Pottery hound Northern Wei dynasty
A pottery hound with naturalistically modelled features, depicted seated on an irregularly shaped flat base. The dog looks straight ahead, with his front legs placed sturdily on the base. It has finely defined, somewhat doleful facial features, pendant ears, wide open eyes and a mouth drawn into a reserved expression. The dog is solidly potted and covered in an ochre pigment.
A dog (gou) is among the twelve signs of the Chinese zodiac and is one of the oldest domesticated animals in the Chinese world. According to Chinese mythology, after the first ‘Mother’ and ‘Father’ (Nuwa and Fuxi) created mankind, they created the dog before all other animals – which is said to be the reason why the radical form of ‘dog (quan)’ is so common in written Chinese characters. Domestic dogs in China are descended from five ancient types: the spitz, sheepdog, greyhound, pariah, and mastiff. The greyhound, which is probably the type of dog represented here, is shown in stone reliefs of the Han dynasty (206 BC – 220 AD). Elegant hounds have long been associated with high rank and status. Two comparable pottery dogs, one in a similar seated position and the other reclining and licking its front paws, were excavated from a Northern Wei dynasty tomb in Datong county, Shanxi province, and are now in the collection of the Datong Museum (fig. 1). Two Northern Wei painted pottery dogs, each reclining on a flat base with paws crossed and tails curled to one side, are in the Meiyintang collection. A comparable model of a recumbent dog with a puppy is in the collection of Anthony M. Solomon. Two dogs in crouching position are respectively in the Museum of Far Eastern Antiquities, Stockholm and in the collection of Sir Alan and Lady Barlow.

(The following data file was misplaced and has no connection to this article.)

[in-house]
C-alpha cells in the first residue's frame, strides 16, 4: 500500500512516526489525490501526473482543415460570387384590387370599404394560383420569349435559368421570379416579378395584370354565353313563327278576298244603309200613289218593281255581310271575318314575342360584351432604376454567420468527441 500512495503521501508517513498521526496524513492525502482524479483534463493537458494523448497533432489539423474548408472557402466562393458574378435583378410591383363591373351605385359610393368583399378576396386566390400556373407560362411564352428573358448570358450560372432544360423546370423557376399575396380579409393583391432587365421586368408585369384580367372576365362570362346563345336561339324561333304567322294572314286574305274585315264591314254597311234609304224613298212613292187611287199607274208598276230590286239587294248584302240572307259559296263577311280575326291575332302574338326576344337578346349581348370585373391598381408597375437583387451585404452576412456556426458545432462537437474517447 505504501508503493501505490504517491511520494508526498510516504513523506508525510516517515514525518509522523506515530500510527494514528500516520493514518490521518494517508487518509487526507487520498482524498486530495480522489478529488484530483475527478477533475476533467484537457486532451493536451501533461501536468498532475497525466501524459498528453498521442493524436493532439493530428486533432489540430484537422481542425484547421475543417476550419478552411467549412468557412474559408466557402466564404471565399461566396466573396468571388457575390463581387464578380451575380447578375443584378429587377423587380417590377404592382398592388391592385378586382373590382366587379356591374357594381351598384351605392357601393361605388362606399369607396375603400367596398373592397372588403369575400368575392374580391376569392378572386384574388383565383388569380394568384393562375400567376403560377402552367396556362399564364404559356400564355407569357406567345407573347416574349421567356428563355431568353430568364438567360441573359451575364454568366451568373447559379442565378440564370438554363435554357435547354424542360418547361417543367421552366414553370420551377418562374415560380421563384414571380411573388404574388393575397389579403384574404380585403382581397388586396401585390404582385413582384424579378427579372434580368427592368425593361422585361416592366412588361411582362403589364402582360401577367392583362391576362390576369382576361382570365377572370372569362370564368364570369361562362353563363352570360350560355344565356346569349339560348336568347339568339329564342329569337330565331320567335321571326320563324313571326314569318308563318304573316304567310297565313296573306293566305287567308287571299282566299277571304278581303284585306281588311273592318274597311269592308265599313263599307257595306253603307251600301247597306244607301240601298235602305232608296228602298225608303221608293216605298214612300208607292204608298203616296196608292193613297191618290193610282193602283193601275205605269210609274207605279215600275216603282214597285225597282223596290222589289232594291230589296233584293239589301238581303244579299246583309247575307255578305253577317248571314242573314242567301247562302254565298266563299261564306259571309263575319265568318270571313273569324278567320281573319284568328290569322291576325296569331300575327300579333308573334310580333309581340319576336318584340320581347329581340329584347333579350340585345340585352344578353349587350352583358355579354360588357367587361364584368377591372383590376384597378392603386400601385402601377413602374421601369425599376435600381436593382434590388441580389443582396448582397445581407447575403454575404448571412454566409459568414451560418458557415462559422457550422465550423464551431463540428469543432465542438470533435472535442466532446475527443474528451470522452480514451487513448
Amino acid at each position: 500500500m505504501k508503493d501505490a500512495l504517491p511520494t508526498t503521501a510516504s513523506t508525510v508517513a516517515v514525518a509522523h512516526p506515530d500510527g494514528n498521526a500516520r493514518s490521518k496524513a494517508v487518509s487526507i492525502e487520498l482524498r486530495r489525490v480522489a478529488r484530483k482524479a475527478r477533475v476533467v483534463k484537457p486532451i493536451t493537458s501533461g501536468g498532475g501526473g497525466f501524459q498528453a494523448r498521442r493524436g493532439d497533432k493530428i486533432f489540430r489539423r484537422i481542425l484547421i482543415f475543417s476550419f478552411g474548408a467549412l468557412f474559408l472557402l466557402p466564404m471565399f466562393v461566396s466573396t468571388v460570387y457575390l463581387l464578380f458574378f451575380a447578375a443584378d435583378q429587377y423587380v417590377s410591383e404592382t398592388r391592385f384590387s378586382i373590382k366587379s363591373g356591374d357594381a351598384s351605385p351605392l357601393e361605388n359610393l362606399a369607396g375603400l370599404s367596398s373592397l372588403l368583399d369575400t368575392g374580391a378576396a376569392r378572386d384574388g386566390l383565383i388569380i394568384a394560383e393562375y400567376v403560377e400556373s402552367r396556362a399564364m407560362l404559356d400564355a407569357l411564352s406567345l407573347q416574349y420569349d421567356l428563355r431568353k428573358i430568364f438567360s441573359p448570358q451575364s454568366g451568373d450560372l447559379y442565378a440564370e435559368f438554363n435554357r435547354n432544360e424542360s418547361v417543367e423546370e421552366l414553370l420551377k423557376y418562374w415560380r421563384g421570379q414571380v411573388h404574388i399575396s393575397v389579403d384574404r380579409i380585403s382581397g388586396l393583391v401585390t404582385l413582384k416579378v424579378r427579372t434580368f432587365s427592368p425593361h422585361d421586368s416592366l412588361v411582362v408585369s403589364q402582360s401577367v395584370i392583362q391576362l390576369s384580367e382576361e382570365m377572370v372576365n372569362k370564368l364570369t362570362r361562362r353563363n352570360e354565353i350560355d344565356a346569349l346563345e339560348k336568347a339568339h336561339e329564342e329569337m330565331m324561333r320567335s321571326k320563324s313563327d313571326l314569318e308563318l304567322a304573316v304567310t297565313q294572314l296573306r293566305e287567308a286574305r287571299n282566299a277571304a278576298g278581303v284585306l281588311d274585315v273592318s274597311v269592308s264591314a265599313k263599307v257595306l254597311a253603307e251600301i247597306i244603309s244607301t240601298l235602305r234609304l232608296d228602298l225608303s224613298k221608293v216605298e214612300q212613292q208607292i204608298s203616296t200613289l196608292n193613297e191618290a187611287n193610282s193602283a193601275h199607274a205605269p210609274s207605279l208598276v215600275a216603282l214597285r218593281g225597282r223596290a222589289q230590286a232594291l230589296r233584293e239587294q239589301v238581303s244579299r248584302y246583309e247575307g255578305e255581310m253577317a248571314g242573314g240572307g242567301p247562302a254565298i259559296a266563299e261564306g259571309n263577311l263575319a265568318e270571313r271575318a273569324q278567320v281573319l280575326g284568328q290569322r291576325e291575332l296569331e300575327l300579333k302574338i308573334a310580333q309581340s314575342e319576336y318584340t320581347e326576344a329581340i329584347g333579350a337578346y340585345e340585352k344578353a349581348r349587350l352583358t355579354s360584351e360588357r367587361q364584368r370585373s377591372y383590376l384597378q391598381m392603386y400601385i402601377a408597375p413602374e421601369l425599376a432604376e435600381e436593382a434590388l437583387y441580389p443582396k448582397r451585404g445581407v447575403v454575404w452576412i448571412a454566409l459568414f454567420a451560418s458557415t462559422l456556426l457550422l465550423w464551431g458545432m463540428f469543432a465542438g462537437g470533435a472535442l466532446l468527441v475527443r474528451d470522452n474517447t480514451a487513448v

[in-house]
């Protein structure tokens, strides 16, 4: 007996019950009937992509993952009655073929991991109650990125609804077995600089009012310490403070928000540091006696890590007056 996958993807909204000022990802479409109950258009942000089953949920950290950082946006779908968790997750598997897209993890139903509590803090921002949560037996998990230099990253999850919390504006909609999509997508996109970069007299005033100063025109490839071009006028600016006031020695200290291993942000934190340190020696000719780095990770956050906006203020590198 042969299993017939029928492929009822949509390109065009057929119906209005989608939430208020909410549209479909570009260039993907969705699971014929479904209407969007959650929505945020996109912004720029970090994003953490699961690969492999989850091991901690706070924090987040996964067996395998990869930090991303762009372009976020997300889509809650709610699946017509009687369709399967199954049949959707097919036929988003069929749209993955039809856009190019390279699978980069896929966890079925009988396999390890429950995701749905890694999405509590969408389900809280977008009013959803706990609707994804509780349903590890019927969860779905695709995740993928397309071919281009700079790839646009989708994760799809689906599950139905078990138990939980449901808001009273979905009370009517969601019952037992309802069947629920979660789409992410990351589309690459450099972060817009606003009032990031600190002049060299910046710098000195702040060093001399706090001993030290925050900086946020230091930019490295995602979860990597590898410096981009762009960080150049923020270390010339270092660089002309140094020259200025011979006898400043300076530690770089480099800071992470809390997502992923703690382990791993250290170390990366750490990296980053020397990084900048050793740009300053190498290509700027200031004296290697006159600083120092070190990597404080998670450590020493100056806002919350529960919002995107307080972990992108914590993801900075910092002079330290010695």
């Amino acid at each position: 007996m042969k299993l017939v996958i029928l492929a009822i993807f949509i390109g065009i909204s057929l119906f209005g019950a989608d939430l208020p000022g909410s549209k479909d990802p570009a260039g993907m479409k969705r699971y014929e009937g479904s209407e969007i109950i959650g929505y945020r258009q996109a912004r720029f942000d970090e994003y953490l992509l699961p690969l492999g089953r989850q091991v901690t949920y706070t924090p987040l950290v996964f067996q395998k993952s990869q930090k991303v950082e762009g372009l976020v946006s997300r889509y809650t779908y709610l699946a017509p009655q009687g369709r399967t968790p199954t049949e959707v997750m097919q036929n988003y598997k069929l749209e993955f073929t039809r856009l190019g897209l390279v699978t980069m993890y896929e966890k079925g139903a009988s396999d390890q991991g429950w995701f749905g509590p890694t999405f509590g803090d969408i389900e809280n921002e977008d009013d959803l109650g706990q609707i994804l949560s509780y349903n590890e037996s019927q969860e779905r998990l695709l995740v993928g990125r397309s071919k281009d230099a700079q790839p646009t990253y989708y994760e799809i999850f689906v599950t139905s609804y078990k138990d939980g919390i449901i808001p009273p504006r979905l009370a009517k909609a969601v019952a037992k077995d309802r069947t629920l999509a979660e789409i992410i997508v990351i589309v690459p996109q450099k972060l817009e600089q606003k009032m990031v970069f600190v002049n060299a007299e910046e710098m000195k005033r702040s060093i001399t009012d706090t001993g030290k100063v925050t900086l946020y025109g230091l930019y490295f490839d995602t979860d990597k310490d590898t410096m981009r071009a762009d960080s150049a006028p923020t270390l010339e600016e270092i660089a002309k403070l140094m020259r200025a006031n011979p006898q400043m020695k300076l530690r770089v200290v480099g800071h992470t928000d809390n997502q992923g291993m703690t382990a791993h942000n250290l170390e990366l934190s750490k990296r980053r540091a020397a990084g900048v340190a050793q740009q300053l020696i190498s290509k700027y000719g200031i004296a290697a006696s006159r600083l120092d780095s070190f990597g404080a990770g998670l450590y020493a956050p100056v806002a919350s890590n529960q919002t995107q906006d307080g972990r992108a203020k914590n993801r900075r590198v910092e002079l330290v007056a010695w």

- Welch, P. B. Chinese Art- A Guide to Motifs and Visual Imagery, Tuttle Publishing, Singapore, 2012, p. 118
- Schafer, E. H. The Golden Peaches of Samarkand, University of California Press, London, 1963, p. 76; cited from Keller, O. Die Antike Tierwelt, vol. I, Leipzig, 1909, p. 91
- Welch, P. B. op. cit. p. 119
- The Datong Museum online collection archive, webpage: http://www.datongmuseum.com/ product.php?id=264
- Krahl, R. Chinese Ceramics from the Meiyintang Collection, vol. Three (I), Paradou Writing, London, 2006, no. 1166, p. 160
- Bower, V. L. From Court to Caravan – Chinese Tomb Sculpture from the Collection of Anthony M. Solomon, Harvard University Art Museums, Cambridge, 2002, no. 17, p. 89
- Watson, W. Pre-Tang Ceramics of China- Chinese Pottery from 4000 BC to 600 AD, Faber & Faber, London, 1991, p. 218, no. 130
- Sullivan, M. Chinese Ceramics, Bronzes and Jades in the Collection of Sir Alan and Lady Barlow, Faber & Faber, London, 1963, p. 20, pl. 4b
北魏 五 – 六 世紀
高：12.5 公分 長：12 公分